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The Basic Law was drafted as part of the Sino-British Joint Declaration covering Hong Kong after its handover to China on July 1, 1997. The joint declaration stated that Hong Kong would be governed under the principle of ‘one country-two systems’ and would continue to enjoy its capitalist system and individual freedoms for 50 years after the handover.

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Beijing to Britain: Stop interfering with Hong Kong's internal affairs

Central government joins CY and Carrie Lam in expressing 'staunch opposition' to minister's offer to help city in fight for universal suffrage

PUBLISHED : Tuesday, 17 September, 2013, 12:00am
UPDATED : Tuesday, 17 September, 2013, 3:16pm

Beijing fired a volley of rebuttals at a British minister yesterday, saying no foreign government or official should meddle in Hong Kong's affairs.

The central leadership slammed British foreign office minister Hugo Swire for his remarks - published in the South China Morning Post at the weekend - that it was important for local voters to have genuine choice on the road to democratisation.

The Ministry for Foreign Affairs, its office in Hong Kong and English-language state newspaper Global Times all rounded on Swire on the one day, soundly rebuffing London's offer of support for a "smooth resolution" to the quest for universal suffrage.

Beijing's vigorous reaction added to the double dose of rebuffs delivered by Chief Executive Leung Chun-ying and Chief Secretary Carrie Lam Cheng Yuet-ngor over the weekend.

Foreign Ministry spokesman Hong Lei expressed "strong displeasure" and "staunch opposition" during a regular media briefing in Beijing.

"The British foreign minister published an article in [Hong Kong] media, publicly making irresponsible remarks," Hong said. "The Chinese government is strongly displeased and staunchly opposed to it."

In the opinion piece published on Saturday, Swire, a minister of state at the Foreign and Commonwealth Office, wrote that Britain "stands ready to support" its former colony as it "takes its commitment under the Sino-British Joint Declaration very seriously" in protecting the rights of Hongkongers.

Hong also pointed to colonial history to reject Swire's words. "Hong Kong had been under chronic colonial rule. After the handover, the Basic Law has sufficiently protected the basic rights and freedom of Hongkongers," he said. "We urge Britain to immediately stop any form of interference in Hong Kong's internal affairs."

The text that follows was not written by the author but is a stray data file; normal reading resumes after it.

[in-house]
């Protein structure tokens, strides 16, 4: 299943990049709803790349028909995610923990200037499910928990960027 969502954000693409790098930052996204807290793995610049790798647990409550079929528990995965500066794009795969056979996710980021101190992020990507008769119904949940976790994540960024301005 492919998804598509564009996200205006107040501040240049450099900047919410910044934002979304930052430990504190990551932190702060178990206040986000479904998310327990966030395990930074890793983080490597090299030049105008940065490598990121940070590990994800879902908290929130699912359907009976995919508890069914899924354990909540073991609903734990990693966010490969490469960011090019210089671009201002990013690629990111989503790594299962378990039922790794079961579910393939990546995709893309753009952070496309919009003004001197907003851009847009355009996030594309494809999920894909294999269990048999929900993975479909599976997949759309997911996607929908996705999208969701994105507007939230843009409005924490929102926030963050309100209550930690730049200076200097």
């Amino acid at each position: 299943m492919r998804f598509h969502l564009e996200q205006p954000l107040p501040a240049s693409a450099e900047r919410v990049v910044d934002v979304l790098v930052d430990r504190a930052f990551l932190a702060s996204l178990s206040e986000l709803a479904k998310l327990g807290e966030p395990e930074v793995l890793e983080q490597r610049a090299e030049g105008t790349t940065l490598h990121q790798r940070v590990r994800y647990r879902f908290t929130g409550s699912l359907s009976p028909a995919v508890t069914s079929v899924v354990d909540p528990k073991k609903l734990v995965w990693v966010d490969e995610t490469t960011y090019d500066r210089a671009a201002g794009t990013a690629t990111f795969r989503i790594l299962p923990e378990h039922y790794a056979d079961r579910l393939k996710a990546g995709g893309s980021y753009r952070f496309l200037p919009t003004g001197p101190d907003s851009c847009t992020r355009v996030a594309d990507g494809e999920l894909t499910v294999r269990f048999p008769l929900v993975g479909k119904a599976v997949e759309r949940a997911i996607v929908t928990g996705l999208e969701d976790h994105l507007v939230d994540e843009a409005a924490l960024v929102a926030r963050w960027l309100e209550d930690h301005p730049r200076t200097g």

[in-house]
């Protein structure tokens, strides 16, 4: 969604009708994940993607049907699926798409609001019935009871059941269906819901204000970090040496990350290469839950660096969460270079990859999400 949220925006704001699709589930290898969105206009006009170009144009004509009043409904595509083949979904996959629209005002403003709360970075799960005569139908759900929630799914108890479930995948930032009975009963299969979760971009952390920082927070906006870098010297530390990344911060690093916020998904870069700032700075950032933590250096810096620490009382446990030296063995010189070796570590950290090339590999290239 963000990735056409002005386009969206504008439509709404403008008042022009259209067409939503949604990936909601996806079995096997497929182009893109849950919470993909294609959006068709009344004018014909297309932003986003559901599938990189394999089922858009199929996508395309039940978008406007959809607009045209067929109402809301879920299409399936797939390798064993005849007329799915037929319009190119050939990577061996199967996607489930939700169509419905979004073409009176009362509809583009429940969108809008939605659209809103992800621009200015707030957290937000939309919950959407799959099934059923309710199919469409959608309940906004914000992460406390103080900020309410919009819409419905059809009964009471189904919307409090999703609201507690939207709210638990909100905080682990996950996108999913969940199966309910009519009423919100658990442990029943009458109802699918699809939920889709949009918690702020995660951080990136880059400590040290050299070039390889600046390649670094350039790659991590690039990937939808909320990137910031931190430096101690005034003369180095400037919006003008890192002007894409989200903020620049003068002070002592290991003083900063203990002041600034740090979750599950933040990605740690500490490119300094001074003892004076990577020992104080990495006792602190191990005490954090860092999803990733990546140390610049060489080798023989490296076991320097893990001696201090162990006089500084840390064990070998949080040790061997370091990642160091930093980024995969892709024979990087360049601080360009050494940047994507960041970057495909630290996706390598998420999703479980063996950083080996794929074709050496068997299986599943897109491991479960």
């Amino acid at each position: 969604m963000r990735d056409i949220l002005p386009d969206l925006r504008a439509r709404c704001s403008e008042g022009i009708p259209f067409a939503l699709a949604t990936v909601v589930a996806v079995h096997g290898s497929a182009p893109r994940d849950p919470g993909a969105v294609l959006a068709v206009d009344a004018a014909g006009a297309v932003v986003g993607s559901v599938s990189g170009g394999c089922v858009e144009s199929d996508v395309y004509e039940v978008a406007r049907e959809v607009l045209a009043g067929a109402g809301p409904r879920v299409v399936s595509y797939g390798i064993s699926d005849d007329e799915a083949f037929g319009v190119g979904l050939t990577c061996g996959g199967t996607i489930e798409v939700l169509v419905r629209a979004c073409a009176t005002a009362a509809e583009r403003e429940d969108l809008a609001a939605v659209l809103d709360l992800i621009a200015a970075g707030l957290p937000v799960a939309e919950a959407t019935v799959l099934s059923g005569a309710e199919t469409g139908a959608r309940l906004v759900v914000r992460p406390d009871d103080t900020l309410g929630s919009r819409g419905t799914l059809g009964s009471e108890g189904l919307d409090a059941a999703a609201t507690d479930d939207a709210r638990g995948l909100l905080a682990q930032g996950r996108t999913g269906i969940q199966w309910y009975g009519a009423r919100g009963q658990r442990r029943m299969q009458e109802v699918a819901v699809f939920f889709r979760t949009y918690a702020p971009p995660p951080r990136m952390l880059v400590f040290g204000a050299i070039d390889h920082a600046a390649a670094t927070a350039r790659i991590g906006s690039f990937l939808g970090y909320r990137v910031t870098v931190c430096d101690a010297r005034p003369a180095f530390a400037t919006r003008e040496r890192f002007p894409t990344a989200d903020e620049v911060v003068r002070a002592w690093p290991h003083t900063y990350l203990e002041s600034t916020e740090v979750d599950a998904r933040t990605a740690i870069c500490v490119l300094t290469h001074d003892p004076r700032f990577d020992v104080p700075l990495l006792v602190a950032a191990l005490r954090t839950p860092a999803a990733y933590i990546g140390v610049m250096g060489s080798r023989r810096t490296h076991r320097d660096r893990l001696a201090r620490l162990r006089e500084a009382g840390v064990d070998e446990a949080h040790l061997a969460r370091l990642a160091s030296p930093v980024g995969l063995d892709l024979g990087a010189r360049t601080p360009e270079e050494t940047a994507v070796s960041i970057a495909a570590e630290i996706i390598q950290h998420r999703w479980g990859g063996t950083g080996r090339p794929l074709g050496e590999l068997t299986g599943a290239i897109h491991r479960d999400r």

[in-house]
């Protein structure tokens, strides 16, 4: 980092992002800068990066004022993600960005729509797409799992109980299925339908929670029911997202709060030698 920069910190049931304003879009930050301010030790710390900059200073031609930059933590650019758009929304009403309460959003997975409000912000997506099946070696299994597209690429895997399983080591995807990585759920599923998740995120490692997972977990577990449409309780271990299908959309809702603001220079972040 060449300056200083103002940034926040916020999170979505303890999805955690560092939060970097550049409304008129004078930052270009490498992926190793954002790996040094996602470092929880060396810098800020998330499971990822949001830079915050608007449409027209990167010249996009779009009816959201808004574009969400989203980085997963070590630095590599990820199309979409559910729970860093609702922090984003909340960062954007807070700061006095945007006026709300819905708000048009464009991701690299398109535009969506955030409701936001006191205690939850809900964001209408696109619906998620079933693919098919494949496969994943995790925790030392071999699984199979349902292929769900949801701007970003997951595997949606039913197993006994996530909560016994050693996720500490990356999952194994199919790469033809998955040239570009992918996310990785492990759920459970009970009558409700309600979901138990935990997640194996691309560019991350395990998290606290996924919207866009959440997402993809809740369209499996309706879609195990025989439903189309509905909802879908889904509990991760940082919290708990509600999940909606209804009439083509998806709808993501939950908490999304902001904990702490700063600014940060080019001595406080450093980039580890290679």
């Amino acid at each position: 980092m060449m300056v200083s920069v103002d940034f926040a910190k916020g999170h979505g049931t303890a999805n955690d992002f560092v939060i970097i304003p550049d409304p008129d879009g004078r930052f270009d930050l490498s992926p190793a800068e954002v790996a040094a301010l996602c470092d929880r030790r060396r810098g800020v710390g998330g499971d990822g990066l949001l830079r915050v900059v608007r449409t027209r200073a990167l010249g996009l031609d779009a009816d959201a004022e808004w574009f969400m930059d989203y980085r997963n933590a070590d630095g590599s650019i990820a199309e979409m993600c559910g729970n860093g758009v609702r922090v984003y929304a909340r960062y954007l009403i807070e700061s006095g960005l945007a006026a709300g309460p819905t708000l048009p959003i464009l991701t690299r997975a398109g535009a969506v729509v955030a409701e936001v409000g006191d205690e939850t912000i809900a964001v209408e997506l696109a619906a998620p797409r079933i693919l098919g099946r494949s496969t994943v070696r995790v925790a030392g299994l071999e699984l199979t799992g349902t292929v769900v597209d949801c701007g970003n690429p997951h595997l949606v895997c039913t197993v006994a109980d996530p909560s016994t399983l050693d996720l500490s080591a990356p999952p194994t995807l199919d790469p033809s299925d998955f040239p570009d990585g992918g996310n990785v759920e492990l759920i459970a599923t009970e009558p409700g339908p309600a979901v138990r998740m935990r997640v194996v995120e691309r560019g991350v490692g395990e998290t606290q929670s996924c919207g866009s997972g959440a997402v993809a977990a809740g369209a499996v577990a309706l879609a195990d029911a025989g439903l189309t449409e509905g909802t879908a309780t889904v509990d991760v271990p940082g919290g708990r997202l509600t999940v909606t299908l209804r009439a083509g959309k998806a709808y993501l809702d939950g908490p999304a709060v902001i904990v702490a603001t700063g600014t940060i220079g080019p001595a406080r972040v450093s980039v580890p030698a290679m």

Hong's words echoed an online statement issued by the ministry's Hong Kong office earlier yesterday.

"Regarding the question of Hong Kong's constitutional development, no foreign government or official should meddle in it or make presumptuous comments, not to mention interfere with [it]," the statement said. "We do not need any so-called 'support' from foreign countries.

"We hope the relevant country will be cautious about its speech regarding Hong Kong's constitutional development, and not damage the city's prosperity and stability."

The Global Times, a tabloid affiliated with the People's Daily, called London's act "unwise" in a front page article.

Kenneth Chan Ka-lok, an international relations scholar at Baptist University, said Beijing had "overreacted".

"According to international experience, the best Britain can do is to nudge," said Chan, also a Civic Party legislator. "A more common approach is to speak on the issue or to discuss the subject on international platforms."

Professor Albert Chen Hung-yee, a member of the Basic Law Committee under the National People's Congress Standing Committee, said London probably did not understand the Chinese government's way of thinking. "They might have talked about assistance out of goodwill, but the move backfired," he said.



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This article is now closed to comments

Perhaps CY & Co should get their act together and let us all know what their plans are instead of all this b-s about being 'staunchly displeased.' When will the consultation start? What does Beijing propose? What is their interpretation of universal suffrage?

Mr Swire's stated it is important the people of Hong Kong have a genuine electoral choice. Do CY & Co think differently? If not, then why not welcome the comment? It is much more disarming to say 'yes, yes, we know that, obviously, duh, thanks' than to draw this much attention by whining about how hurt your feelings are.

Above all, Mr Swire's op-ed shows that there is a vacuum. A huge void left by CY & Co's refusal to say meaningful things on all of the above. That is an enormous policy mistake and it is no surprise that Mr Swire used this open flank to take a little stab at it.

The subsequent overreaction by CY & Co is pathetic, and continues to distract from the real issue: the fact that he refuses to come clean on how he and his puppet masters envision the 2017 electoral process.